Sometimes it was weird, I look on the other side of the net, I saw him - sometimes I was like, it's just true, kind of that this is happening now, that I'm playing against him.
Though he ended 2003 ranked behind American Andy Roddick, Federer's era had well and truly begun. In 2004 came an emphatic Wimbledon title defense, and a first victory at the Australian Open over a resurgent Marat Safin.
He would claim the No. 1 ranking in February and hold onto it for the next 237 weeks - another record as yet unbroken - and end the season at the US Open, but not before getting past another master of the old guard in New York. –Tennis.com
He won Wimbledon five years in a row from 2003 to 2007, and the US Open five years in a row from 2004 to 2008
By John Berkok
Every day until the final event of his career — the Laver Cup in a week — we’ll highlight one of Roger Federer’s records that may never be broken.
First off, it’s already extremely difficult to successfully defend a Grand Slam title, but what about winning one of them five straight years?
Our first Federer record is that, but times two:w
Winning two different Grand Slams five years in a row each
By winning five consecutive Wimbledons from 2003 to 2007 and five consecutive US Opens from 2004 to 2008, Federer is actually the only player in tennis history, male or female, to win two different Grand Slams five (or more) years in a row each.
Those two runs account for half of his overall major haul of 20.
ROGER FEDERER’S 20 MAJOR TITLES, BROKEN DOWN BY MAJOR:
6 Australian Open titles: 2004, 2006, 2007, 2010, 2017, 2018
1 Roland Garros title: 2009
8 Wimbledon titles: 2003, 2004, 2005, 2006, 2007, 2009, 2012, 2017
5 US Open titles: 2004, 2005, 2006, 2007, 2008
Both of Federer’s five-title streaks at the majors were so close to being six-title streaks, too—as the five-time defending champion at Wimbledon in 2008, he fell to Rafael Nadal in a four-hour, 48-minute epic in the final, 6-4, 6-4, 6-7 (5), 6-7 (8), 9-7, and as the five-time defending champion at the US Open in 2009, he was up two sets to one in the final against Juan Martin del Potro but ended up falling to the Argentine in five sets, 3-6, 7-6 (5), 4-6, 7-6 (4), 6-2, after four hours and six minutes.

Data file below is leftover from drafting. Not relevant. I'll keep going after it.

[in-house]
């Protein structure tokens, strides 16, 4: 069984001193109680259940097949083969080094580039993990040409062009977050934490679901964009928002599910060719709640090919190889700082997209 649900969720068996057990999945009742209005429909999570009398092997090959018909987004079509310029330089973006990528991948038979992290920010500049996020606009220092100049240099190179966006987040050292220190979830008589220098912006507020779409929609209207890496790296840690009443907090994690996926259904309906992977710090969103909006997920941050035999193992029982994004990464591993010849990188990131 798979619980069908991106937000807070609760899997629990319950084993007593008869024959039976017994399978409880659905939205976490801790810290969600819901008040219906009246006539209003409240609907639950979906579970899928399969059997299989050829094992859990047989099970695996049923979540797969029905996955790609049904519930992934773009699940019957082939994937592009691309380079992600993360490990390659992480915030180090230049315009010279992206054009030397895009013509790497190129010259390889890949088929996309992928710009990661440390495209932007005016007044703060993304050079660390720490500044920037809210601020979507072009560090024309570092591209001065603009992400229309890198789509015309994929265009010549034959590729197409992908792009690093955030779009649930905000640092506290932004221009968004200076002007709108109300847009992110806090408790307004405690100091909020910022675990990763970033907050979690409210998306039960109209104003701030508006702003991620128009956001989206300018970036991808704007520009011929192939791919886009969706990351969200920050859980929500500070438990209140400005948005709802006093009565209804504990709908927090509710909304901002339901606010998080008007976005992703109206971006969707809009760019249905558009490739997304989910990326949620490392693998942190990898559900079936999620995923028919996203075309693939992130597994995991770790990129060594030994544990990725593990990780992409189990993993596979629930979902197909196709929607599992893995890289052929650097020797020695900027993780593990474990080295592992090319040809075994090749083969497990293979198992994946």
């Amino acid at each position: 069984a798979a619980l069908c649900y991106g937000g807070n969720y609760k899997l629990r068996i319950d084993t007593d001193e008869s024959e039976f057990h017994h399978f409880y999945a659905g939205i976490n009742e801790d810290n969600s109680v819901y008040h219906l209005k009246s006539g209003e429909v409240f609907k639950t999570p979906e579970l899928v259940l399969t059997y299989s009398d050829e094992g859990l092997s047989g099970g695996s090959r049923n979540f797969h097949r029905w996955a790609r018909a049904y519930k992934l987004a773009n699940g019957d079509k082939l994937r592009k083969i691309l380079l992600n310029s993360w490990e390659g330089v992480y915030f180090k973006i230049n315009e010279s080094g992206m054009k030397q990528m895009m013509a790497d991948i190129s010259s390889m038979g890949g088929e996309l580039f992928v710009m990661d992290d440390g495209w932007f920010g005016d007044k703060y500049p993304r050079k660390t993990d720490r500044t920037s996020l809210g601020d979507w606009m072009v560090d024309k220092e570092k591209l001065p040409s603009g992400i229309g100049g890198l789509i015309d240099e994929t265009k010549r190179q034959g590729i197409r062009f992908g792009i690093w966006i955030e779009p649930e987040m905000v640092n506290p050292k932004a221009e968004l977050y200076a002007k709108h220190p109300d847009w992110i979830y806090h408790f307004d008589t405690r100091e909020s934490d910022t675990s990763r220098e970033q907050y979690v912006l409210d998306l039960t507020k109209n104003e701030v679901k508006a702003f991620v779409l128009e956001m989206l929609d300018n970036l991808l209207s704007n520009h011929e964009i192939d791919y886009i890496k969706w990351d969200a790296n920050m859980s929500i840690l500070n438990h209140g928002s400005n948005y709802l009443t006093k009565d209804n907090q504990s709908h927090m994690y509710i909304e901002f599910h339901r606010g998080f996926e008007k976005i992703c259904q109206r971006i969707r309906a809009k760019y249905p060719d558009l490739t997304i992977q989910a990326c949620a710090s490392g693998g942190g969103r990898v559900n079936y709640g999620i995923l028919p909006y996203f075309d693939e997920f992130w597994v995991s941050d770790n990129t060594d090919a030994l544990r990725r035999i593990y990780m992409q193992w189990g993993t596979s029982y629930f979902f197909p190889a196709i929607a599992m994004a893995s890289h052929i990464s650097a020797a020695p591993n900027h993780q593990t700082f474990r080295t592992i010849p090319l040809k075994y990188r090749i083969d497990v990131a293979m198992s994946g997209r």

While Federer is the only one to do it at two different majors, 11 other players in tennis history have won a specific major five years in a row. Novak Djokovic is close to joining this list—he’s won Wimbledon the last four years in a row (not counting the 2020 tournament, which was cancelled due to the COVID-19 pandemic).
PLAYERS TO WIN A MAJOR FIVE YEARS IN A ROW (men and women, all-time):
William Renshaw (GBR): 6 straight Wimbledons [1881-1886]
Richard Sears (USA): 7 straight US Opens [1881-1887]
Laurence Doherty (GBR): 5 straight Wimbledons [1902-1906]
Bill Larned (USA): 5 straight US Opens [1907-1911]
Suzanne Lenglen (FRA): 5 straight Wimbledons [1919-1923]
Bill Tilden (USA): 6 straight US Opens [1920-1925]
Margaret Court (AUS): 7 straight Australian Opens [1960-1966]
Roy Emerson (AUS): 5 straight Australian Opens [1963-1967]
Bjorn Borg (SWE): 5 straight Wimbledons [1976-1980]
Martina Navratilova (USA): 6 straight Wimbledons [1982-1987]
Roger Federer (SUI): 5 straight Wimbledons [2003-2007]
Roger Federer (SUI): 5 straight US Opens [2004-2008]
Rafael Nadal (ESP): 5 straight French Opens [2010-2014]. – Tennis.com